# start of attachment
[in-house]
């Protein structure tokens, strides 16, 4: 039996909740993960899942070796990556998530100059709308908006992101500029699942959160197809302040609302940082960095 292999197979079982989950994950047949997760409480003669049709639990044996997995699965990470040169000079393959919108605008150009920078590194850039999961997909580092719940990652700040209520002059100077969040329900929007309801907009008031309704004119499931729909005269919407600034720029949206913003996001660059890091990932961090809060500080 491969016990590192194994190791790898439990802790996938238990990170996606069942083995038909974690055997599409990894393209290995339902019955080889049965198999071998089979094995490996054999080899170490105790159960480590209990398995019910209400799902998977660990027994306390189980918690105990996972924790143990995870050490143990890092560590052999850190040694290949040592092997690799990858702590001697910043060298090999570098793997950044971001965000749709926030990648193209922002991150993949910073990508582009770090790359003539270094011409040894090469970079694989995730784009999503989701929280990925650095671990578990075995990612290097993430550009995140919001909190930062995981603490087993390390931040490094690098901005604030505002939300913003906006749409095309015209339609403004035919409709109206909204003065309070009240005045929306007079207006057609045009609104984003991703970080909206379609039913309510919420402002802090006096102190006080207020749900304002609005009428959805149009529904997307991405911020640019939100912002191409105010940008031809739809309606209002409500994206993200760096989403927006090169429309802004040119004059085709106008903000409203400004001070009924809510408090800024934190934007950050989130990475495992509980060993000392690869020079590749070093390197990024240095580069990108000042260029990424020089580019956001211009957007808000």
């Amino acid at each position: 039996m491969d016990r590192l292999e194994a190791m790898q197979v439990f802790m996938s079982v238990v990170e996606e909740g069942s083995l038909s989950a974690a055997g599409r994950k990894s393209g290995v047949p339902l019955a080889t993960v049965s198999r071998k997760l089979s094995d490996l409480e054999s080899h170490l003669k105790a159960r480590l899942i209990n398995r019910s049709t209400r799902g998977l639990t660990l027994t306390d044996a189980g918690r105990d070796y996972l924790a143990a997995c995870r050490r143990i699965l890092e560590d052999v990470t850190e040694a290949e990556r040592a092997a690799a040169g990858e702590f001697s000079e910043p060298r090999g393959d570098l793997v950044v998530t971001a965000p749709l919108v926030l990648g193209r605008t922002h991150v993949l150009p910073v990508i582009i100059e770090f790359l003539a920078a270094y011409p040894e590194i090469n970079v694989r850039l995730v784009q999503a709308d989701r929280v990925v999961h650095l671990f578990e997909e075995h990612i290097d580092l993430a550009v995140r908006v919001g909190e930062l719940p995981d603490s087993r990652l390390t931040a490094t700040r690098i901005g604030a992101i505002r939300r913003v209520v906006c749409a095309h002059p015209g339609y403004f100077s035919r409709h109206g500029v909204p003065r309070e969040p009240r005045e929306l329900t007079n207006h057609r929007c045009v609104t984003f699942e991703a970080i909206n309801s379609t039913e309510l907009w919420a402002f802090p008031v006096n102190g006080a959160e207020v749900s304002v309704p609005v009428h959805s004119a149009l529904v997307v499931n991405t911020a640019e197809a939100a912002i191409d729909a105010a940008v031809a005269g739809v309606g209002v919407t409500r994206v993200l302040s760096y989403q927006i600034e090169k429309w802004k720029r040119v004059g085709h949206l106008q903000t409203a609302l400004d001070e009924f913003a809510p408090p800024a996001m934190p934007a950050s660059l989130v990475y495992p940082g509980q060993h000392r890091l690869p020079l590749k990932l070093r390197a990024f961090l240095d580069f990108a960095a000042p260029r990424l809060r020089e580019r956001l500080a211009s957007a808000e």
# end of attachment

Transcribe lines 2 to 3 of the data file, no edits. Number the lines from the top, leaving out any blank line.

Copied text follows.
């Protein structure tokens, strides 16, 4: 039996909740993960899942070796990556998530100059709308908006992101500029699942959160197809302040609302940082960095 292999197979079982989950994950047949997760409480003669049709639990044996997995699965990470040169000079393959919108605008150009920078590194850039999961997909580092719940990652700040209520002059100077969040329900929007309801907009008031309704004119499931729909005269919407600034720029949206913003996001660059890091990932961090809060500080 491969016990590192194994190791790898439990802790996938238990990170996606069942083995038909974690055997599409990894393209290995339902019955080889049965198999071998089979094995490996054999080899170490105790159960480590209990398995019910209400799902998977660990027994306390189980918690105990996972924790143990995870050490143990890092560590052999850190040694290949040592092997690799990858702590001697910043060298090999570098793997950044971001965000749709926030990648193209922002991150993949910073990508582009770090790359003539270094011409040894090469970079694989995730784009999503989701929280990925650095671990578990075995990612290097993430550009995140919001909190930062995981603490087993390390931040490094690098901005604030505002939300913003906006749409095309015209339609403004035919409709109206909204003065309070009240005045929306007079207006057609045009609104984003991703970080909206379609039913309510919420402002802090006096102190006080207020749900304002609005009428959805149009529904997307991405911020640019939100912002191409105010940008031809739809309606209002409500994206993200760096989403927006090169429309802004040119004059085709106008903000409203400004001070009924809510408090800024934190934007950050989130990475495992509980060993000392690869020079590749070093390197990024240095580069990108000042260029990424020089580019956001211009957007808000």
């Amino acid at each position: 039996m491969d016990r590192l292999e194994a190791m790898q197979v439990f802790m996938s079982v238990v990170e996606e909740g069942s083995l038909s989950a974690a055997g599409r994950k990894s393209g290995v047949p339902l019955a080889t993960v049965s198999r071998k997760l089979s094995d490996l409480e054999s080899h170490l003669k105790a159960r480590l899942i209990n398995r019910s049709t209400r799902g998977l639990t660990l027994t306390d044996a189980g918690r105990d070796y996972l924790a143990a997995c995870r050490r143990i699965l890092e560590d052999v990470t850190e040694a290949e990556r040592a092997a690799a040169g990858e702590f001697s000079e910043p060298r090999g393959d570098l793997v950044v998530t971001a965000p749709l919108v926030l990648g193209r605008t922002h991150v993949l150009p910073v990508i582009i100059e770090f790359l003539a920078a270094y011409p040894e590194i090469n970079v694989r850039l995730v784009q999503a709308d989701r929280v990925v999961h650095l671990f578990e997909e075995h990612i290097d580092l993430a550009v995140r908006v919001g909190e930062l719940p995981d603490s087993r990652l390390t931040a490094t700040r690098i901005g604030a992101i505002r939300r913003v209520v906006c749409a095309h002059p015209g339609y403004f100077s035919r409709h109206g500029v909204p003065r309070e969040p009240r005045e929306l329900t007079n207006h057609r929007c045009v609104t984003f699942e991703a970080i909206n309801s379609t039913e309510l907009w919420a402002f802090p008031v006096n102190g006080a959160e207020v749900s304002v309704p609005v009428h959805s004119a149009l529904v997307v499931n991405t911020a640019e197809a939100a912002i191409d729909a105010a940008v031809a005269g739809v309606g209002v919407t409500r994206v993200l302040s760096y989403q927006i600034e090169k429309w802004k720029r040119v004059g085709h949206l106008q903000t409203a609302l400004d001070e009924f913003a809510p408090p800024a996001m934190p934007a950050s660059l989130v990475y495992p940082g509980q060993h000392r890091l690869p020079l590749k990932l070093r390197a990024f961090l240095d580069f990108a960095a000042p260029r990424l809060r020089e580019r956001l500080a211009s957007a808000e």